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Robert Penn Warren: A Great American Author

1716 words - 7 pages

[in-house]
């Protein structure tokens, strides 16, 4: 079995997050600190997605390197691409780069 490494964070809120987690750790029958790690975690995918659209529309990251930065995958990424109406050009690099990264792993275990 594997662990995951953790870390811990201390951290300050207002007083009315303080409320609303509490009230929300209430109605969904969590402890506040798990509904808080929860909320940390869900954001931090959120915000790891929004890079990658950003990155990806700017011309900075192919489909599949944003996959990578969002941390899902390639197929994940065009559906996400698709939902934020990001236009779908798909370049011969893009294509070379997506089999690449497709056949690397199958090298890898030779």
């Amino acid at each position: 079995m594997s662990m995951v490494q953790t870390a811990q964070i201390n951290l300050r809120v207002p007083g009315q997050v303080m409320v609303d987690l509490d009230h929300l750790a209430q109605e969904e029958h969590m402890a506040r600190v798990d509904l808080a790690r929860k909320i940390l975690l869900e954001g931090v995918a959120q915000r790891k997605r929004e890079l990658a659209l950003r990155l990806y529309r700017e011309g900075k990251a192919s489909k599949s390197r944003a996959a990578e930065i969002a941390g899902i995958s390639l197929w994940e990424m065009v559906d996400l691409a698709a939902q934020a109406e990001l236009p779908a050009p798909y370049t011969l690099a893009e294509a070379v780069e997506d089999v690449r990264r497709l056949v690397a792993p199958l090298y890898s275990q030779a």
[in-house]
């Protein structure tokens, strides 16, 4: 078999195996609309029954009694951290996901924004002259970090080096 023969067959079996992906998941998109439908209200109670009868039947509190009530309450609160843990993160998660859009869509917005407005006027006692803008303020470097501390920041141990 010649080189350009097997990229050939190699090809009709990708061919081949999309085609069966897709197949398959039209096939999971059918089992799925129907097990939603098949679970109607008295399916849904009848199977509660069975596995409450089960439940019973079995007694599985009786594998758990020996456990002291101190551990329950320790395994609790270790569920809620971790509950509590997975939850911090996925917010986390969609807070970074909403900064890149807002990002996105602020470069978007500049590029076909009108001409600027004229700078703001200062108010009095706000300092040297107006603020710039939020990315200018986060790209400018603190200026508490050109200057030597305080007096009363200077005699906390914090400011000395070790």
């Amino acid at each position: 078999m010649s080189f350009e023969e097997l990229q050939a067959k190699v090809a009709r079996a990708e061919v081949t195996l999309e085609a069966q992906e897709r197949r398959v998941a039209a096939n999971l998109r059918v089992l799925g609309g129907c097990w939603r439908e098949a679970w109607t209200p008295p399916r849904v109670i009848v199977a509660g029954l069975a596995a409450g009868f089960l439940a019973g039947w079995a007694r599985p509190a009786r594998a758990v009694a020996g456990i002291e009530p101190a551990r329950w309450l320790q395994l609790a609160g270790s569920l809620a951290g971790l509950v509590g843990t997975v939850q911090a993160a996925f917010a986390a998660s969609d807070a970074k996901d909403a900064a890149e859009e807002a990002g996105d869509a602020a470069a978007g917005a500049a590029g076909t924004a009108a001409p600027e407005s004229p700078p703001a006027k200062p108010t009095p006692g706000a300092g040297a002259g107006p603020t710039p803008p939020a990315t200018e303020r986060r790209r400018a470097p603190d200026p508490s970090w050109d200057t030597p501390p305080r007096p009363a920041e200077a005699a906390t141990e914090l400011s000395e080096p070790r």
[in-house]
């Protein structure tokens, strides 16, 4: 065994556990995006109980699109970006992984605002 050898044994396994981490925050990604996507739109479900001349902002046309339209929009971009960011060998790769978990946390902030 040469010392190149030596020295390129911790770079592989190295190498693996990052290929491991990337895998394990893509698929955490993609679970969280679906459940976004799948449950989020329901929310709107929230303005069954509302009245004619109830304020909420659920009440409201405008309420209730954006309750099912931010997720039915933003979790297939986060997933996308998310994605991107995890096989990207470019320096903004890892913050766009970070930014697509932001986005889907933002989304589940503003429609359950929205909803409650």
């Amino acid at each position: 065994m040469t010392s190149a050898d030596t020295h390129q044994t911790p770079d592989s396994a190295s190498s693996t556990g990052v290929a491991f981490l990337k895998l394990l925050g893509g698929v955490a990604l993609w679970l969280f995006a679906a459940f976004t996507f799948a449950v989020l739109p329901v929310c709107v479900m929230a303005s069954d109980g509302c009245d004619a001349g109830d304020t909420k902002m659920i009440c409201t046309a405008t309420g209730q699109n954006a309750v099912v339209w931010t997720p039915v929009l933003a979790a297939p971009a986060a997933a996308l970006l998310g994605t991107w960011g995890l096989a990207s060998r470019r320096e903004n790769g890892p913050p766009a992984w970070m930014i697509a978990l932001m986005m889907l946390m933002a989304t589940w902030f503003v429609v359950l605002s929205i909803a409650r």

Great American Poet Poetry is a response to the world in which we live. Many poets are, and have been, convinced that the modern world is a terrifying place in which to live. American poetry has been dominated by negative voices. Warren's voice is markedly different. At the heart of Warren's poetry is a celebration of man's intellect and imagination, his integral place within nature, and his relationship to time and the past; ultimately, joy coexists with the knowledge of life's many mysteries, including its tragedies. Beginning years ago with the traditional forms of poetry, Warren has evolved from the traditional forms of poetry to a style that is as beautiful as it is individual. His long devotion to the art of poetry has made him a great American poet.At the center of Warren's poetry are two concepts: man and self. Warren places man within nature as an integral part of it. And yet there is a crucial difference between man and the rest of the natural world. It is man's mind, his intelligence, his imagination, and his creativity that Warren emphasizes in his poetry.Also at the heart of Warren's poetry is the concept of a well-rounded self. In his best poems, Warren collects memories, experiences and thoughts, which he writes, into a single personality, a single self. In Incarnations and Or Else, the self is the poet.In Incarnations, as in Or Else, Warren asks and attempts to answer some of the biggest questions facing man. These are questions concerning the nature of the world, the nature of man, and the meaning of time and eternity. Incarnations is divided into three sections. Each of the first two sections has its own major theme, while the final section seems to be the attempted answers to the questions raised in the previous sequence.Although predominantly a philosophical poet, Warren's thoughts are generally presented in terms of suggestive images drawn from reality. Section I of Incarnations there is a long sequence of poems titled "Island of Summer." They ask questions about the natural world with a certain spirituality. The effect of such thoughts and questions attempts to get to the core of the physical world while brining meaning to life. It is an action repeated many times in the sequence. Involved in this action is a search, for certainty, for religious meaning in a chaotic world"¦. Over and over in the sequence Warren asserts that we must accept the world for what it is and for what it brings us; despite his will and his imagination, man cannot control the direction of his life... (Stitt 264-65).Time is the main concern. The way man conducts himself on earth, rather than with eternity and death although Warren also asks many questions of eternity in his works. Eternity in Warren's work is generally associated with brightness, whiteness, the sun, the sky, the sea, the snow and even with the light of the moon. We are cautioned in the sequence's first poem "What Day Is." "Do not / Look too long at the sea, for /...

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